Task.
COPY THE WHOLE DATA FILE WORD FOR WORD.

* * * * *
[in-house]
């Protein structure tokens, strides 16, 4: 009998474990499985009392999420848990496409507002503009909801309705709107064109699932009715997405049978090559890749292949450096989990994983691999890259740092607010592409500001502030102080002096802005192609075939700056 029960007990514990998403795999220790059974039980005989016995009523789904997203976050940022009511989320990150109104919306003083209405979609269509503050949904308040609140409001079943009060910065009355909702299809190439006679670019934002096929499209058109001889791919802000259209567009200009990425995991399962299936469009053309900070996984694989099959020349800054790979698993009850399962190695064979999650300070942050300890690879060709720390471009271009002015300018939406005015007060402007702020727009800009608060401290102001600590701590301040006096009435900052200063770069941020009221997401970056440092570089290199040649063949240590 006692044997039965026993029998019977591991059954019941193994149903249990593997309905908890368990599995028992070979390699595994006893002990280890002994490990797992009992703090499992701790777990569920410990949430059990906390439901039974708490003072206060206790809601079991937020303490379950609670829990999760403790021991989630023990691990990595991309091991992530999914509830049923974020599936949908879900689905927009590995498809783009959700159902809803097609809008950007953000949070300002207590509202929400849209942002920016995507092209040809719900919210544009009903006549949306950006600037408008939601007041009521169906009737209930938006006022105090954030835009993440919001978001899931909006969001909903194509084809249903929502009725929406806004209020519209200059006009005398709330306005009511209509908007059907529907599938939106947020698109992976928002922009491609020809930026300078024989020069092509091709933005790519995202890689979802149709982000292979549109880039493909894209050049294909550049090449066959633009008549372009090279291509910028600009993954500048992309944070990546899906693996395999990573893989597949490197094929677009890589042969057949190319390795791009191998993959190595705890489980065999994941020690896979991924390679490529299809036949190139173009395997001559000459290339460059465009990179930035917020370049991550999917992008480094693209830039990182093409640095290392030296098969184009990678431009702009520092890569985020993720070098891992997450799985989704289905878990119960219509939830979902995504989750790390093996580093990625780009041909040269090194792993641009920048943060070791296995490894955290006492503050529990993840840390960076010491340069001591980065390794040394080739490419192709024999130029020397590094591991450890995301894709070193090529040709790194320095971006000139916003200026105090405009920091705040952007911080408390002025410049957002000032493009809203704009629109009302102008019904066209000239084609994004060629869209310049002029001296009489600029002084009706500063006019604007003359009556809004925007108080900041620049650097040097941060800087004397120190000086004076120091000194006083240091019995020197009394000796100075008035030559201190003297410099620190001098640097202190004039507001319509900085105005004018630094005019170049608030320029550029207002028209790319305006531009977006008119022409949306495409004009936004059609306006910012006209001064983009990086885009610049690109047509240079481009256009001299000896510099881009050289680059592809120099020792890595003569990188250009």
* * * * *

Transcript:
[in-house]
């Protein structure tokens, strides 16, 4: 009998474990499985009392999420848990496409507002503009909801309705709107064109699932009715997405049978090559890749292949450096989990994983691999890259740092607010592409500001502030102080002096802005192609075939700056 029960007990514990998403795999220790059974039980005989016995009523789904997203976050940022009511989320990150109104919306003083209405979609269509503050949904308040609140409001079943009060910065009355909702299809190439006679670019934002096929499209058109001889791919802000259209567009200009990425995991399962299936469009053309900070996984694989099959020349800054790979698993009850399962190695064979999650300070942050300890690879060709720390471009271009002015300018939406005015007060402007702020727009800009608060401290102001600590701590301040006096009435900052200063770069941020009221997401970056440092570089290199040649063949240590 006692044997039965026993029998019977591991059954019941193994149903249990593997309905908890368990599995028992070979390699595994006893002990280890002994490990797992009992703090499992701790777990569920410990949430059990906390439901039974708490003072206060206790809601079991937020303490379950609670829990999760403790021991989630023990691990990595991309091991992530999914509830049923974020599936949908879900689905927009590995498809783009959700159902809803097609809008950007953000949070300002207590509202929400849209942002920016995507092209040809719900919210544009009903006549949306950006600037408008939601007041009521169906009737209930938006006022105090954030835009993440919001978001899931909006969001909903194509084809249903929502009725929406806004209020519209200059006009005398709330306005009511209509908007059907529907599938939106947020698109992976928002922009491609020809930026300078024989020069092509091709933005790519995202890689979802149709982000292979549109880039493909894209050049294909550049090449066959633009008549372009090279291509910028600009993954500048992309944070990546899906693996395999990573893989597949490197094929677009890589042969057949190319390795791009191998993959190595705890489980065999994941020690896979991924390679490529299809036949190139173009395997001559000459290339460059465009990179930035917020370049991550999917992008480094693209830039990182093409640095290392030296098969184009990678431009702009520092890569985020993720070098891992997450799985989704289905878990119960219509939830979902995504989750790390093996580093990625780009041909040269090194792993641009920048943060070791296995490894955290006492503050529990993840840390960076010491340069001591980065390794040394080739490419192709024999130029020397590094591991450890995301894709070193090529040709790194320095971006000139916003200026105090405009920091705040952007911080408390002025410049957002000032493009809203704009629109009302102008019904066209000239084609994004060629869209310049002029001296009489600029002084009706500063006019604007003359009556809004925007108080900041620049650097040097941060800087004397120190000086004076120091000194006083240091019995020197009394000796100075008035030559201190003297410099620190001098640097202190004039507001319509900085105005004018630094005019170049608030320029550029207002028209790319305006531009977006008119022409949306495409004009936004059609306006910012006209001064983009990086885009610049690109047509240079481009256009001299000896510099881009050289680059592809120099020792890595003569990188250009």